I think that the "Reveal hidden fields in HTML pages" option from WebScarab is better that the equivalent option in Burp Proxy "unhide hidden form fields". Therefore I ported the WebScarab code in charge of this to Burp Suite as a BurpExtender extension.

Sometime it can save time just unhiding hidden fields to see/modify them when testing a web application. Both Burp Proxy and Webscarab offer this options. However it seems that the "unhide hidden form fields" in Burp only reveals the fields values and not the fields names.

With the native "unhide hidden form fields" option with Burp Proxy, the revealed fields look like:

BurpNative_unhide.jpg

With the Burp Proxy extension I wrote (with WebScarab code) the name of the fields are displayed before the value:

BurpNative_unhide.jpg

This code was tested with Burp Suite professional 1.3.07 and the free version 1.3.03.

import java.net.URL;
import java.util.*;
import java.util.regex.*;
import java.io.*;

public class BurpExtender {
    public burp.IBurpExtenderCallbacks mCallbacks;
    public byte[] processProxyMessage(int messageReference, boolean messageIsRequest,
                  String remoteHost, int remotePort, boolean serviceIsHttps, String httpMethod,
                  String url, String resourceType, String statusCode, String responseContentType,
                  byte[] message, int[] interceptAction) {

    if (!messageIsRequest)
        {
            try
            {
                URL uUrl = new URL(serviceIsHttps ? "HTTPS" : "HTTP", remoteHost, remotePort, url);
                // We are only looking at urls under scope with Burp (target tab) and also only text
                // based content-type In some case responseContentType is null, found this is the case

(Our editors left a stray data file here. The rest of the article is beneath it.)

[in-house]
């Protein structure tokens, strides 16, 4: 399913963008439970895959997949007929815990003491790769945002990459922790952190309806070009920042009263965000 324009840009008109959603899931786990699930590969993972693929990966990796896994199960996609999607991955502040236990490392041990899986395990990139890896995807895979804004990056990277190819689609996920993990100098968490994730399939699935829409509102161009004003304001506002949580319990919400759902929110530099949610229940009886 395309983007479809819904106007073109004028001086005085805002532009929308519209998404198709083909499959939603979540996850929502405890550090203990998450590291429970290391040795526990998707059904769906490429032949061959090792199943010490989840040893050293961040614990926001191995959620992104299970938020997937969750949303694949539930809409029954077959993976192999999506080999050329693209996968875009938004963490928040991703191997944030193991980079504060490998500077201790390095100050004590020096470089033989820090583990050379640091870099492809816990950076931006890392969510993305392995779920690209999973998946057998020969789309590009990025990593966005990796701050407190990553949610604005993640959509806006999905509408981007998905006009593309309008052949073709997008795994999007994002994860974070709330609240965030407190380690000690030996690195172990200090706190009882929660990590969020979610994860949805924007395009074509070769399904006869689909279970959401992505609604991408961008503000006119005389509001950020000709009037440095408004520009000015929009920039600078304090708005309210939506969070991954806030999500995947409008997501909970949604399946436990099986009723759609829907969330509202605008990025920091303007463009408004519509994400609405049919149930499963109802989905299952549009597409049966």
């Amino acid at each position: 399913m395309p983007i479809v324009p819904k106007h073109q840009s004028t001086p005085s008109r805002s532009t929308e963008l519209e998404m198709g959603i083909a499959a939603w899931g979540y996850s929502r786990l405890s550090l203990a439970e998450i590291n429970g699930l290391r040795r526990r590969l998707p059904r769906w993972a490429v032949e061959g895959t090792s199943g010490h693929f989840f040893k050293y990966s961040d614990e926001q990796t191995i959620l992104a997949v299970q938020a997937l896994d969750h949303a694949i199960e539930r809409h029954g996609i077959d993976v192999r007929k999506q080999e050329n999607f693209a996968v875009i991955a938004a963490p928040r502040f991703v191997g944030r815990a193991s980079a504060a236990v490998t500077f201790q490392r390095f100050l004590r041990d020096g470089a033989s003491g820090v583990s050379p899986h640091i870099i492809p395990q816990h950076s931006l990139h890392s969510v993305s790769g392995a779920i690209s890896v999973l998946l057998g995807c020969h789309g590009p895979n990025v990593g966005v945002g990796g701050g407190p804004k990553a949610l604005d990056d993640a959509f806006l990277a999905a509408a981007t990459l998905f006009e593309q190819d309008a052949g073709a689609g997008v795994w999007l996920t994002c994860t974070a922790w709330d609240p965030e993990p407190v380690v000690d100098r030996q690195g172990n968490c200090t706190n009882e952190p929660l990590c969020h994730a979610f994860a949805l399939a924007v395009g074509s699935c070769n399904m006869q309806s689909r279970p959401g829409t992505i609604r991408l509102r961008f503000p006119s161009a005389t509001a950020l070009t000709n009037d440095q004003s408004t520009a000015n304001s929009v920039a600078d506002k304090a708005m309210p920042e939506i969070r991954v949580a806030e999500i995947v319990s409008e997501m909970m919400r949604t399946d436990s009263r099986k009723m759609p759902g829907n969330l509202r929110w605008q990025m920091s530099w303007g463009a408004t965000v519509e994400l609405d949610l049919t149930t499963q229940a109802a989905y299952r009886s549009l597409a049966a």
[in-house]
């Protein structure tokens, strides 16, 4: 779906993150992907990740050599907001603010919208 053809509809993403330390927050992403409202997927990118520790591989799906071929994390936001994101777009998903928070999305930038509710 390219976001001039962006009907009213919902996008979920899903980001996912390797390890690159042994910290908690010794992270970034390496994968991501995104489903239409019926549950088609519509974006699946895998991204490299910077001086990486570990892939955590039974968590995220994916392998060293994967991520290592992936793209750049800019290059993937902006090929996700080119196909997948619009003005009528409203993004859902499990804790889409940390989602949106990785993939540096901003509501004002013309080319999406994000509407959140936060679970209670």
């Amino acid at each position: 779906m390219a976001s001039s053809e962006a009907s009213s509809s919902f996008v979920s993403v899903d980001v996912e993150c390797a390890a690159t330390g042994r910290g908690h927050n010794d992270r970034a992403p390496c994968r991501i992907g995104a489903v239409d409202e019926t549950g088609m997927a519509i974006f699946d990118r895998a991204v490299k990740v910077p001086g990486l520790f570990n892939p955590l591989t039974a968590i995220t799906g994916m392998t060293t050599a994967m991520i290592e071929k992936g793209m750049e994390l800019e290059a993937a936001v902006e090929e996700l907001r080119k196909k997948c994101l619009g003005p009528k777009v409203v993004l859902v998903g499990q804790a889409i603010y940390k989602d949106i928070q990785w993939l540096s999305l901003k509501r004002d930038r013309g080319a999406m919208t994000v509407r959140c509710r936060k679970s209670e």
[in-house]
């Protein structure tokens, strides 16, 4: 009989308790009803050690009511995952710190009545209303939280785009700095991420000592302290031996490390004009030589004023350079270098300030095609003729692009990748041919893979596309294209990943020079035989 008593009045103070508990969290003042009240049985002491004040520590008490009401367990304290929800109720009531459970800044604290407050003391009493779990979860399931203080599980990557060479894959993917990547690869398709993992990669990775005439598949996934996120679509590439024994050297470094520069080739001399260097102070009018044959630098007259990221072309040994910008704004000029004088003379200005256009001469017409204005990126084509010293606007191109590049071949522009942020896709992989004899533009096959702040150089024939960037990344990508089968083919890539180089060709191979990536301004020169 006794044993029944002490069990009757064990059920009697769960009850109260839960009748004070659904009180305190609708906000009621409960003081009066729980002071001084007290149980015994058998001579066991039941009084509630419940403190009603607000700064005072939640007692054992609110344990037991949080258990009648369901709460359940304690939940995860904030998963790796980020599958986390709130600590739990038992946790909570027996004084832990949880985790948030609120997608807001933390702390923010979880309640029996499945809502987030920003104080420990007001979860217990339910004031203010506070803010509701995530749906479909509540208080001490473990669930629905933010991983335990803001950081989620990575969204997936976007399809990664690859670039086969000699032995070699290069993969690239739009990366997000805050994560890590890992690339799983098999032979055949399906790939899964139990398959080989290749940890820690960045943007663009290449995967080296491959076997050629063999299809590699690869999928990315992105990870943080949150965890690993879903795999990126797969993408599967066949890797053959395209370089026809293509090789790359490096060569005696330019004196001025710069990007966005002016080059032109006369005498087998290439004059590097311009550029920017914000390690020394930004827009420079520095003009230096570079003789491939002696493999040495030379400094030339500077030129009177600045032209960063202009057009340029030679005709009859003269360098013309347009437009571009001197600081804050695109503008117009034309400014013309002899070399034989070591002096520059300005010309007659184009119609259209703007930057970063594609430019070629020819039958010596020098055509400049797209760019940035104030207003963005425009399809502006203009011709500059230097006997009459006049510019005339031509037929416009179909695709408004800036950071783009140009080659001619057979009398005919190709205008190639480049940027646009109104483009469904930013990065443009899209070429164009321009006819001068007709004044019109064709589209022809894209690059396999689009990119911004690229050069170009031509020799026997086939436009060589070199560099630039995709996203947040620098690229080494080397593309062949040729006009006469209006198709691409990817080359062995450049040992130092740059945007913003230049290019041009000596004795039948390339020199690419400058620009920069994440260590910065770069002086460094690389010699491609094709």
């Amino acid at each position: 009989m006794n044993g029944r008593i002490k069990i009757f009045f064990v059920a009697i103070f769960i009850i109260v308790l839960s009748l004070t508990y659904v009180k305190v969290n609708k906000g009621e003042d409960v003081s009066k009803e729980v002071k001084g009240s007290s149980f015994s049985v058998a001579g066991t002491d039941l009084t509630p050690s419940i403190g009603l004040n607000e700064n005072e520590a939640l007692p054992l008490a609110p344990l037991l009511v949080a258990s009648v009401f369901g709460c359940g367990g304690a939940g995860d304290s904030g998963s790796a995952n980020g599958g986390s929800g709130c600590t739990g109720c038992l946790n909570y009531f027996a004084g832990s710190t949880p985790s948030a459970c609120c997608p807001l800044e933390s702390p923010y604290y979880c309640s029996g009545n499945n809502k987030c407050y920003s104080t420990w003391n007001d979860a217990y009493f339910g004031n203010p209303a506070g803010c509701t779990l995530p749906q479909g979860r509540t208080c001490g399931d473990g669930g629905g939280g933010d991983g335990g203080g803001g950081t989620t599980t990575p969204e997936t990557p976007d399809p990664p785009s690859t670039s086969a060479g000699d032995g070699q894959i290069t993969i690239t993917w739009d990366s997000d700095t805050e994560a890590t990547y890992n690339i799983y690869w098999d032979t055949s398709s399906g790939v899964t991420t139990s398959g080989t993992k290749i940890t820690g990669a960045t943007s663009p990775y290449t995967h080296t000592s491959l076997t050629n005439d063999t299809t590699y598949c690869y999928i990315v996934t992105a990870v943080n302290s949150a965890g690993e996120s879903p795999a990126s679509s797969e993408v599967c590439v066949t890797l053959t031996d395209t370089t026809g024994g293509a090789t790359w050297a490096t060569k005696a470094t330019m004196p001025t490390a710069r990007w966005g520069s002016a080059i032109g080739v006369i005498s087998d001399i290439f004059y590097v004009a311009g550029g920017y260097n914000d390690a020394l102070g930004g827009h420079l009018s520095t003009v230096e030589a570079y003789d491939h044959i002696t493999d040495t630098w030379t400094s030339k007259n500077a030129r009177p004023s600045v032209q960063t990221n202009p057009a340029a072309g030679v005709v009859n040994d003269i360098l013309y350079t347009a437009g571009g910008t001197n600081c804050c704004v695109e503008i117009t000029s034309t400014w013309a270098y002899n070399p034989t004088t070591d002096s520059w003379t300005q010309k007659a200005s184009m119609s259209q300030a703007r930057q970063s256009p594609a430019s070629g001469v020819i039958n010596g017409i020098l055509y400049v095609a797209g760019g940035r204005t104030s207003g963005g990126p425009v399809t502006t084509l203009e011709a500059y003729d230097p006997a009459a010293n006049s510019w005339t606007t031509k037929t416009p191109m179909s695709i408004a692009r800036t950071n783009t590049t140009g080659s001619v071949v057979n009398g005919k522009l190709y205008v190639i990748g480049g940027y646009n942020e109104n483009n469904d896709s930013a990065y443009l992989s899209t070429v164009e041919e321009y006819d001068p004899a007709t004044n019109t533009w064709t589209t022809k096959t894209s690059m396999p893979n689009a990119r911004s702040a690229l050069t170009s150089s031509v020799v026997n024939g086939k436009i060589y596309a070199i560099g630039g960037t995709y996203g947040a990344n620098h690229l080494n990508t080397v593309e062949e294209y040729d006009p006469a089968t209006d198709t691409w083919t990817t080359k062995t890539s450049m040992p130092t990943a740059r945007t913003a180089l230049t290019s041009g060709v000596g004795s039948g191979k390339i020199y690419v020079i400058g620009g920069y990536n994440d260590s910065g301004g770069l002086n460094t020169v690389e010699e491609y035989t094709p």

// when Content-Lenght is 0 identified using mCallbacks.getHeaders()
                if (mCallbacks.isInScope(uUrl) && responseContentType != null
                     && responseContentType.contains("text"))
                {
                    return revealHidden(message);
                }
                else
                {
                    return message;
                }
            }
            catch (Exception e)
            {
                e.printStackTrace();
            }
        }
        return message;
    }
    public void registerExtenderCallbacks(burp.IBurpExtenderCallbacks callbacks) {
        mCallbacks = callbacks;
    }

    // Code from WebScarab (slightly modified)
    private byte[] revealHidden(byte[] content) {
        /* We split this pattern into two parts, one before "hidden" and one after
         * Then it is simple to concatenate part 1 + "text" + part 2 to get an
         * "unhidden" input tag
         */
        Pattern inputPattern = Pattern.compile("(<input.+?type\\s*=\\s*[\"']{0,1})hidden([\"']{0,1}.+?>)", Pattern.CASE_INSENSITIVE);
        Matcher inputMatcher = inputPattern.matcher(new String(content));
        StringBuffer outbuf = new StringBuffer();
        boolean matchedOnce = false;
        /* matched hidden input parameter */
        while(inputMatcher.find()) {
            matchedOnce = true;
            String input = inputMatcher.group();
            String name = "noname";

            // extract hidden field name
            Pattern namePattern = Pattern.compile("name=[\"']{0,1}(\\w+)[\"']{0,1}", Pattern.CASE_INSENSITIVE);
            Matcher nameMatcher = namePattern.matcher(input);
            if (nameMatcher.find() && nameMatcher.groupCount() == 1){
                name = nameMatcher.group(1);
            }

            // make hidden field a text field - there MUST be 2 groups
            // Note: this way we don't have to care about which quotes are being used
            input = inputMatcher.group(1) + "text" + inputMatcher.group(2);

            /* insert [hidden] <fieldname> before the field itself */
            inputMatcher.appendReplacement(outbuf, "<STRONG style=\"background-color: white;\"> [hidden field name =\"" + name + "\"]:</STRONG> "+ input + "<BR/>");
        }
        inputMatcher.appendTail(outbuf);
        return matchedOnce ? outbuf.toString().getBytes() : content;
    }
} // end BurpExtender


You can download the extension as a jar file (attachement below). To use it, you need to launch Burp this way:

java -classpath burpreveal.jar:burpsuite_v1.3.03.jar burp.StartBurp

On Windows based platforms, use a semi-colon character instead of the colon as the classpath separator.

Only the websites that are defined in the proxy scope will see their fields revealed (Target->Scope).